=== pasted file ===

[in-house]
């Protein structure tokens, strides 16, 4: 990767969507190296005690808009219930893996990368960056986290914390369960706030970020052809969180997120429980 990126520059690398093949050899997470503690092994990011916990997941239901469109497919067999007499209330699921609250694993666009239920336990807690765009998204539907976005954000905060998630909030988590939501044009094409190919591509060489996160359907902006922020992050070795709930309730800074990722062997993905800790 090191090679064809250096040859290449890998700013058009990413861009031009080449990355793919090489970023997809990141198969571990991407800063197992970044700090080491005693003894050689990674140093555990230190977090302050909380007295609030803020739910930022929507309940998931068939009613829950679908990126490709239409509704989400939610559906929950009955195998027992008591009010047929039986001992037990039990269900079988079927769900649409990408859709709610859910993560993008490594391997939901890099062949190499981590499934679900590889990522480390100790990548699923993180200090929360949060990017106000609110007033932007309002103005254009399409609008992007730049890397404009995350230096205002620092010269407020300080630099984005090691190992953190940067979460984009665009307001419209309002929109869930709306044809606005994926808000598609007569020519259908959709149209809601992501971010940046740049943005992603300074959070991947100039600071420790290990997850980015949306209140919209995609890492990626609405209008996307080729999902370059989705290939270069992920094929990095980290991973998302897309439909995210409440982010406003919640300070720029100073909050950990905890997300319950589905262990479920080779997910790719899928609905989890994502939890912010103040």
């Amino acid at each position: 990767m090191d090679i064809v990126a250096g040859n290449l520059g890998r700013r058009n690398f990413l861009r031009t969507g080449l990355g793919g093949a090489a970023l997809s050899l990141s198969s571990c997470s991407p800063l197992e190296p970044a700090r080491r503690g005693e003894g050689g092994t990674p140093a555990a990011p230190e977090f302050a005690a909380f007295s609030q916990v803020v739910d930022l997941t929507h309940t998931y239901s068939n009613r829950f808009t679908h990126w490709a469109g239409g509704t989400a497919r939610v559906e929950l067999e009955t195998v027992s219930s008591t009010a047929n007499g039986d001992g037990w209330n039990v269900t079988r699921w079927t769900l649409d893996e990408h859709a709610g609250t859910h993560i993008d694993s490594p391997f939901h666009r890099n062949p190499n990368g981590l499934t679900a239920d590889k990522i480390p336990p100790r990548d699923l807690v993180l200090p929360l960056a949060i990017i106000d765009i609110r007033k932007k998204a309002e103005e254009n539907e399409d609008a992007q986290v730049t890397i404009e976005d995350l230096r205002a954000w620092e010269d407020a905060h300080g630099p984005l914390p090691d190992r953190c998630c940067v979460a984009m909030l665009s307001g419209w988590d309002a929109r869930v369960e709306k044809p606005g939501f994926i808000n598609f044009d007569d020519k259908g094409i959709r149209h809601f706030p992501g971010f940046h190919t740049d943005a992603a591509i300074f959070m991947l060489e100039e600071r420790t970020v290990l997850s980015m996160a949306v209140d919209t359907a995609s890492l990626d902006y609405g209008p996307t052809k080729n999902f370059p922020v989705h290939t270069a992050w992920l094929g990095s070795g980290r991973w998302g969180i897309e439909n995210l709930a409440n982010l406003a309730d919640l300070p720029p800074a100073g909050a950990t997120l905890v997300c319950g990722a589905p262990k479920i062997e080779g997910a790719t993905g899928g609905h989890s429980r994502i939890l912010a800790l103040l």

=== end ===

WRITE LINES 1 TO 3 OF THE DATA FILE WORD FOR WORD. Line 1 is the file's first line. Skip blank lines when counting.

[in-house]
């Protein structure tokens, strides 16, 4: 990767969507190296005690808009219930893996990368960056986290914390369960706030970020052809969180997120429980 990126520059690398093949050899997470503690092994990011916990997941239901469109497919067999007499209330699921609250694993666009239920336990807690765009998204539907976005954000905060998630909030988590939501044009094409190919591509060489996160359907902006922020992050070795709930309730800074990722062997993905800790 090191090679064809250096040859290449890998700013058009990413861009031009080449990355793919090489970023997809990141198969571990991407800063197992970044700090080491005693003894050689990674140093555990230190977090302050909380007295609030803020739910930022929507309940998931068939009613829950679908990126490709239409509704989400939610559906929950009955195998027992008591009010047929039986001992037990039990269900079988079927769900649409990408859709709610859910993560993008490594391997939901890099062949190499981590499934679900590889990522480390100790990548699923993180200090929360949060990017106000609110007033932007309002103005254009399409609008992007730049890397404009995350230096205002620092010269407020300080630099984005090691190992953190940067979460984009665009307001419209309002929109869930709306044809606005994926808000598609007569020519259908959709149209809601992501971010940046740049943005992603300074959070991947100039600071420790290990997850980015949306209140919209995609890492990626609405209008996307080729999902370059989705290939270069992920094929990095980290991973998302897309439909995210409440982010406003919640300070720029100073909050950990905890997300319950589905262990479920080779997910790719899928609905989890994502939890912010103040």
């Amino acid at each position: 990767m090191d090679i064809v990126a250096g040859n290449l520059g890998r700013r058009n690398f990413l861009r031009t969507g080449l990355g793919g093949a090489a970023l997809s050899l990141s198969s571990c997470s991407p800063l197992e190296p970044a700090r080491r503690g005693e003894g050689g092994t990674p140093a555990a990011p230190e977090f302050a005690a909380f007295s609030q916990v803020v739910d930022l997941t929507h309940t998931y239901s068939n009613r829950f808009t679908h990126w490709a469109g239409g509704t989400a497919r939610v559906e929950l067999e009955t195998v027992s219930s008591t009010a047929n007499g039986d001992g037990w209330n039990v269900t079988r699921w079927t769900l649409d893996e990408h859709a709610g609250t859910h993560i993008d694993s490594p391997f939901h666009r890099n062949p190499n990368g981590l499934t679900a239920d590889k990522i480390p336990p100790r990548d699923l807690v993180l200090p929360l960056a949060i990017i106000d765009i609110r007033k932007k998204a309002e103005e254009n539907e399409d609008a992007q986290v730049t890397i404009e976005d995350l230096r205002a954000w620092e010269d407020a905060h300080g630099p984005l914390p090691d190992r953190c998630c940067v979460a984009m909030l665009s307001g419209w988590d309002a929109r869930v369960e709306k044809p606005g939501f994926i808000n598609f044009d007569d020519k259908g094409i959709r149209h809601f706030p992501g971010f940046h190919t740049d943005a992603a591509i300074f959070m991947l060489e100039e600071r420790t970020v290990l997850s980015m996160a949306v209140d919209t359907a995609s890492l990626d902006y609405g209008p996307t052809k080729n999902f370059p922020v989705h290939t270069a992050w992920l094929g990095s070795g980290r991973w998302g969180i897309e439909n995210l709930a409440n982010l406003a309730d919640l300070p720029p800074a100073g909050a950990t997120l905890v997300c319950g990722a589905p262990k479920i062997e080779g997910a790719t993905g899928g609905h989890s429980r994502i939890l912010a800790l103040l």